Time to Stop Managing Tabs

Ed Lee

There have been many add-ons to Firefox that help users organize their tabs to hide unwanted tabs. One approach is to automatically place newly opened tabs as children of a parent tab, and another is to let the user manually group tabs by dragging them over each other. Now with a group of tabs, the user can collapse the group to appear as a single item to give more space to the remaining tabs.

Home Dash approaches tabs from the other direction, so instead of showing all tabs by default and allowing some to be hidden, only tabs that are relevant to the current one are shown. Even then, these tabs are not shown during normal browsing so that the whole screen space is devoted to the web page. The tabs only appear for a few seconds to help users focus and recall what they were doing previously (video).

Only related tabs show up as context to the current tab

Home Dash currently internally organizes tabs based on various relationships and displays them in that order:

  1. self: the current tab gets the highest priority and is shown first
  2. child: links opened from the current page are highly relevant
  3. friend: tabs that happened to be opened around the same time
  4. sibling: other links that were opened from the same parent
  5. parent: where the current tab came from
  6. none: an unrelated page

The default behavior for Home Dash is to only show thumbnails of the current tab and its related pages plus one unrelated page off to the side. However, when searching, all matching tabs will appear, still separated by the dashed line if they’re not related to the current tab. From this filtered set of tabs, it’s easy to scroll the mouse wheel on the Firefox icon to switch through the matching tabs and get a large preview of the page while maintaining context with the thumbnails.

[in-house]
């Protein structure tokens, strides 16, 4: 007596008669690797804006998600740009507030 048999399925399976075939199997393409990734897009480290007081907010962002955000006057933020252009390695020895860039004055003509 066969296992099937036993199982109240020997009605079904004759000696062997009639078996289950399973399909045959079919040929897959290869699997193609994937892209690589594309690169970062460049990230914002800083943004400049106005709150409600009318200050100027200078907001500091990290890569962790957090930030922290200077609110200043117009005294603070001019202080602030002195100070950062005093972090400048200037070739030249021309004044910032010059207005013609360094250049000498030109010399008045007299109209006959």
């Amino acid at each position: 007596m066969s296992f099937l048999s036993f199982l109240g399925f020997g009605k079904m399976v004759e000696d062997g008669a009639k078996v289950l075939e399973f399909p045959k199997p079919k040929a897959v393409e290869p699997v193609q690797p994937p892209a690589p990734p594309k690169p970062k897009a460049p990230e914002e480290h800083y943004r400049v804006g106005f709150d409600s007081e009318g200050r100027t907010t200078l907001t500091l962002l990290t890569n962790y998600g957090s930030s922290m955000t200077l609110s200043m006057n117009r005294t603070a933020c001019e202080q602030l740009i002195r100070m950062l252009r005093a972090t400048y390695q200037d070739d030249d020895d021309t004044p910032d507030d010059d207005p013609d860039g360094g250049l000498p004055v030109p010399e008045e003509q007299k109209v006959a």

Previewing an unrelated tab matching 'mozilla' after scrolling to it

A relatively simple but important change in Home Dash 5 removes the “wrap-around” ability of switching through tabs. Now when scrolling the mouse on the Firefox icon, it is very easy to jump back to the current tab by scrolling all the way left — no need to worry that the preview might wrap to an unrelated tab on the other end. There’s now an easy way to get the current page’s context without showing the full dashboard; scroll towards the left (or up) on the Firefox icon.

This also means it’s relatively hard to get to old, unrelated pages. And this is by design! One feature of various tab management add-ons generally includes a way to get rid of a group of tabs that aren’t used. However, the Prospector team believes that this will be unnecessary in future. Home Dash could detect which tabs or groups are unwanted and automatically unload them. These unloaded pages would look just like open tabs, except they would only start loading when selected.

Automatically unloading tabs blurs the line between open tabs/pages and any other page in Firefox’s history. While unloading tabs might initially be done to help restore unused computer resources (memory and CPU), Home Dash could in the future also suggest pages from Firefox’s history even if the user didn’t recently open them.

There’s several other features and bug fixes in Home Dash 5 based on the quick feedback, so check out the full list of changes since Home Dash 4.

If this sounds interesting, make sure to check the Home Dash announcement then install Home Dash on a Firefox 4 Beta, and leave feedback or contribute! For keyboard users, make sure to check out the tips page.

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